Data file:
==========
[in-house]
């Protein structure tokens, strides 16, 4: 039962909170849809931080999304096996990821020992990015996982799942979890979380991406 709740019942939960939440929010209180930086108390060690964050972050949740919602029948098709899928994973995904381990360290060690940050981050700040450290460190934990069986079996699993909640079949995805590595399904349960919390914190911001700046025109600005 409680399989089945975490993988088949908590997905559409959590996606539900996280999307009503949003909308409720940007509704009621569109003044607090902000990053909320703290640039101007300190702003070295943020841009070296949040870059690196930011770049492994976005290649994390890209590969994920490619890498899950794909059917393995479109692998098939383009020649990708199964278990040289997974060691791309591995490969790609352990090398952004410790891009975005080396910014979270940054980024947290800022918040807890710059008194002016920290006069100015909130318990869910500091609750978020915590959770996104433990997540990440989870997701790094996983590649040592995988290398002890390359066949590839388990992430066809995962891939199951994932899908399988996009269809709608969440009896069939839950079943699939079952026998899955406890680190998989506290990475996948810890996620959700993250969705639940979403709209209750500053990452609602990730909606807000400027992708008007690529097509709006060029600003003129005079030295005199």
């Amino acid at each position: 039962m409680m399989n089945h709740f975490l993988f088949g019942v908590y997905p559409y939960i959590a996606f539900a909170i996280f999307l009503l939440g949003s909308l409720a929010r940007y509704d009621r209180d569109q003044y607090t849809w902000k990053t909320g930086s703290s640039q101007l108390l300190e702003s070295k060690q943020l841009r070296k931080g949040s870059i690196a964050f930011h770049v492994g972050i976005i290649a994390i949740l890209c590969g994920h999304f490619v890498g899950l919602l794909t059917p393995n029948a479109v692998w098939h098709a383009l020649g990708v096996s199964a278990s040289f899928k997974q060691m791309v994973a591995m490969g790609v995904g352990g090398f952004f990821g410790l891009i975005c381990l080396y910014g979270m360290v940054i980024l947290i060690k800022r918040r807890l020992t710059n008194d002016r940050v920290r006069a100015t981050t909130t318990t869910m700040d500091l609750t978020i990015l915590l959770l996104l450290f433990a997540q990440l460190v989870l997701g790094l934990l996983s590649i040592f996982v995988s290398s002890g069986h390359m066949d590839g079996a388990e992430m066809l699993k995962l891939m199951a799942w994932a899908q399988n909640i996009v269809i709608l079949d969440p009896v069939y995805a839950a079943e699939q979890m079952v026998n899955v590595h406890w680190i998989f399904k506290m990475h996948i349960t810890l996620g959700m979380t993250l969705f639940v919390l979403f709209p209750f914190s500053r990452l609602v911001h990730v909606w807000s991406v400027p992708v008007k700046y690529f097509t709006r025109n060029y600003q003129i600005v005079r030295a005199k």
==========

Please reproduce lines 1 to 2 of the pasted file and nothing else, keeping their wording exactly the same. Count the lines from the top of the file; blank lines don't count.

[in-house]
């Protein structure tokens, strides 16, 4: 039962909170849809931080999304096996990821020992990015996982799942979890979380991406 709740019942939960939440929010209180930086108390060690964050972050949740919602029948098709899928994973995904381990360290060690940050981050700040450290460190934990069986079996699993909640079949995805590595399904349960919390914190911001700046025109600005 409680399989089945975490993988088949908590997905559409959590996606539900996280999307009503949003909308409720940007509704009621569109003044607090902000990053909320703290640039101007300190702003070295943020841009070296949040870059690196930011770049492994976005290649994390890209590969994920490619890498899950794909059917393995479109692998098939383009020649990708199964278990040289997974060691791309591995490969790609352990090398952004410790891009975005080396910014979270940054980024947290800022918040807890710059008194002016920290006069100015909130318990869910500091609750978020915590959770996104433990997540990440989870997701790094996983590649040592995988290398002890390359066949590839388990992430066809995962891939199951994932899908399988996009269809709608969440009896069939839950079943699939079952026998899955406890680190998989506290990475996948810890996620959700993250969705639940979403709209209750500053990452609602990730909606807000400027992708008007690529097509709006060029600003003129005079030295005199």